Code welcomed but doubts aired over NHBRC implementation.

Strict consumer protection measures embodied in a new National Homebuilders Registration Council (NHBRC) code of conduct emphatically bolstering their protection in dealings with home builders have been generally applauded by the real estate related industry.

However, serious concerns have been expressed if the NHBRC has either the skills or capacity to fulfil their greatly heightened protection role.

The code, effective from March 15, has been drawn up by the NHBRC in terms of Section 7 of the Housing Consumer Protection Measures Act. It is intended to provide minimum standards to be maintained by all NHBRC Home Builders. By law, homebuilders have to be registered with the NHBRC and are required to pay a 1,3 percent levy of the total cost of the building to the NHBRC to ensure that they oversee that certain standards are met and guarantees fulfilled.

The new code embraces a 30 day cooling off window; the buyer’s final payment to the builder being subject to NHBRC satisfaction that the buildings meet prescribed minimum standards; and there are no restrictions or clauses which could impair consumers’ rights.

While acknowledging the code’s positive consumer benefits and its necessity, T C Chetty, planning director with Moreland Developments, pointed out that the NHBRC, in his view, had effectively failed to implement their existing codes and legislation through either lack of capacity or skills to manage the process.

In spite of substantial funding given to the council for protection Chetty said, “when push had come to shove” the NHBRC had not really taken any measures against shoddy workmanship. “In principal the new code is very welcome but it must be implemented to be of benefit to the consumer.”

Richard Thomas, KZN divisional director, Nedbank Corporate Property Finance, expressed similar misgivings on the NHBRC’s ability to administer the new code. The council had been a source of many frustrations over the past five years with the primary one being what value and support were they offering the end user.

Thomas understood the ethos of the new code and the merit of its application to tighten up in the smaller home building market sometimes prone to gaps being taken by unscrupulous builders, but the NHBRC role would be better served in rating the efficiencies of homebuilders rather than an across the board blanket policing.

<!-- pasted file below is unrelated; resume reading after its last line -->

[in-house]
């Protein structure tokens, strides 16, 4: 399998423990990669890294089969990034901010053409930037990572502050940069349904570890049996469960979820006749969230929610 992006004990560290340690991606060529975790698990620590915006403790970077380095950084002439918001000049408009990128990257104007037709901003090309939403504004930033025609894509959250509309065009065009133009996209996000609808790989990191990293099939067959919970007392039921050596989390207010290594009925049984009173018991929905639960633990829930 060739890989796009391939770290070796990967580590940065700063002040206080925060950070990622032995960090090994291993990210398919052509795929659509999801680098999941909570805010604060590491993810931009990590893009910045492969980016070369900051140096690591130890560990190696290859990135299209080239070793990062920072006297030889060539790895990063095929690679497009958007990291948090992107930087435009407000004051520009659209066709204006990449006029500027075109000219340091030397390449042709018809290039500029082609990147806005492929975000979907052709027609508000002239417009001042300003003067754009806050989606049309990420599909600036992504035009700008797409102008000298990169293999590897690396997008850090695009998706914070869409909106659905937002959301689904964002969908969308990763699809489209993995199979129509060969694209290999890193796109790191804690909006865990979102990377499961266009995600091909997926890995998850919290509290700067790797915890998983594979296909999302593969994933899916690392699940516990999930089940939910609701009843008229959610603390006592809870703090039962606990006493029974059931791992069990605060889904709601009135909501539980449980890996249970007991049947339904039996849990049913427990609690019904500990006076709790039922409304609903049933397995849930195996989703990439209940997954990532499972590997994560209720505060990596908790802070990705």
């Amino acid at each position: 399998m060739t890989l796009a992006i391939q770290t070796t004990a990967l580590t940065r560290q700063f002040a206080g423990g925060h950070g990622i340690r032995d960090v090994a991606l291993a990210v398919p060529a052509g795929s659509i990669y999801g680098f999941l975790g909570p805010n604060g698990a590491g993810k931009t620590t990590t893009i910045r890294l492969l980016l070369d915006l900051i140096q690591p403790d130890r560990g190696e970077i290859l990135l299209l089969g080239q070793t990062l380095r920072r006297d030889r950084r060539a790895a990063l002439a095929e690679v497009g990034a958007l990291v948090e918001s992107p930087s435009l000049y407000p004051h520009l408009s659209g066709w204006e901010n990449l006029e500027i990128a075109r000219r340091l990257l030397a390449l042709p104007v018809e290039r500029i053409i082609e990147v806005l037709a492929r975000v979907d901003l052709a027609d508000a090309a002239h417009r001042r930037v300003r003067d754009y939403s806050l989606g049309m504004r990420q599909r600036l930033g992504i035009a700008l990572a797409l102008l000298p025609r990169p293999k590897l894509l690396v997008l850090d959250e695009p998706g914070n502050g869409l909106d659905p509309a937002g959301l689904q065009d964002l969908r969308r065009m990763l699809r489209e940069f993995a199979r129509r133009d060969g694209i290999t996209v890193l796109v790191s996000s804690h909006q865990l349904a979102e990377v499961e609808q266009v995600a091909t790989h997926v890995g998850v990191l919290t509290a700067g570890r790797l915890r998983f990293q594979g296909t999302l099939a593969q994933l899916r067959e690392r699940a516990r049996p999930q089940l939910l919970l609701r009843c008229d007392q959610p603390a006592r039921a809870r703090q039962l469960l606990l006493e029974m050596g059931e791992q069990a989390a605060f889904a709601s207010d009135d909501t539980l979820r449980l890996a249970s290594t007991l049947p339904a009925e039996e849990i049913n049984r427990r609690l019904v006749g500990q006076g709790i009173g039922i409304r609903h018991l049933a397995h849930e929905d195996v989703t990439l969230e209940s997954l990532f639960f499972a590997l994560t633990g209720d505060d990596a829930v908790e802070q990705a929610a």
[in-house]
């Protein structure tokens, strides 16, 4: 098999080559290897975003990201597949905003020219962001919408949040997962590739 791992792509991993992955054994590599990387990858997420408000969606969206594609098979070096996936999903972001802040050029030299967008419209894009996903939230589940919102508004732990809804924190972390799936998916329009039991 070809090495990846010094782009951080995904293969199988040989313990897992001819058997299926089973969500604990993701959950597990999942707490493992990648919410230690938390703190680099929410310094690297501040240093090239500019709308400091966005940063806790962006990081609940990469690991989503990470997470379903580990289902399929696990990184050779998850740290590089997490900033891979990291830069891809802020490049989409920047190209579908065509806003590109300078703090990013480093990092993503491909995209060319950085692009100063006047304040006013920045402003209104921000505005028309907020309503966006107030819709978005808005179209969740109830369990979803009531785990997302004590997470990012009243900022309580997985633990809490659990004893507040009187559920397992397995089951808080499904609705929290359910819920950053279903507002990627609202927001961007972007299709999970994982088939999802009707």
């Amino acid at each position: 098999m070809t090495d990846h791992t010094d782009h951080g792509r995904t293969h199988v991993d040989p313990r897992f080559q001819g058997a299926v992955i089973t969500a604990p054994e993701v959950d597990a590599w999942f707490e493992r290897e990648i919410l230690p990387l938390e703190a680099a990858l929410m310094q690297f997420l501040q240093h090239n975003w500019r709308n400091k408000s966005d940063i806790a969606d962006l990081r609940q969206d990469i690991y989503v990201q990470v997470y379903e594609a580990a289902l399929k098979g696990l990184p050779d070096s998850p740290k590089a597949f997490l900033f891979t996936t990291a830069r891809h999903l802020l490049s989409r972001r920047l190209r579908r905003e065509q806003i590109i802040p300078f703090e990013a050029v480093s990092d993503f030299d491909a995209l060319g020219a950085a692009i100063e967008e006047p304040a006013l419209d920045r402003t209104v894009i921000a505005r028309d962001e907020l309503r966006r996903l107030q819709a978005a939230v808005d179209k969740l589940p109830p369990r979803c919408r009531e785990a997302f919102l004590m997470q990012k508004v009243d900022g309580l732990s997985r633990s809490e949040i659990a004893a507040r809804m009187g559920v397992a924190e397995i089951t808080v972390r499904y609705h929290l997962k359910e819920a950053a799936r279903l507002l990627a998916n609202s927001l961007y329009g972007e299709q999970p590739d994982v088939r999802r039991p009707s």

Massive contracts of hundreds of millions of rands employing highly qualified engineers and architects did not require the intervention of the NHBRC whose staff were often less skilled than those employed in private contract work.

However, doubts of both skills and capacity deficiencies at the NHBRC have been denied by NHBRC managing director Phetola Makgathe, who said the council employed 13 engineers nationally, regional inspectors and used private sector resources when necessary to fulfil its role. He also defended the council’s efficiency, often accused of tardiness, in protecting consumers complaints against builders pointing out that home building was subject to “inherent conflict” caused by frequent changes in plans, resulting in a “mish-mash of expectations by the buyer.

Complaints were investigated and if justified the builder, in about half of the cases investigated by the NHBRC, was instructed by the NHBRC to carry out remedial work. However, some did not undertake curative procedures.

The requirement, in terms of the new code, making final payment to the builder subject to NHBRC final certificate of approval would not delay or hinder building completion times because NHBRC inspectors monitored building progress.

The “all clear” procedure Makgathe believed would help eliminate the cheating of ignorant housing consumers who often signed “happy letters” – blank letter headed notepaper – indicating their satisfaction with their new home.

On balance, property economist Erwin Rode, sees the code doing more good than bad in view of the number of fly-by-night builders in the construction industry. However, he is concerned at the 30-day waiting period contained in the new code, believing it will slow down new delivery even more in an already too lengthy process. A seven-day period would offer sufficient consumer protection.

Proprop’s Mike Bennett is of the same view, believing the 30-day period will allow too much time for often uninformed sources influencing would-be buyers into changing their mind and encouraging them to opt out of contracts.

The NHBRC is currently carrying out a national road show meeting the top 50 homebuilders in major areas. During the past week the NHBRC held meetings in Cape Town and the Eastern Cape and would shortly be meeting with KZN’s top 50 homebuilders.
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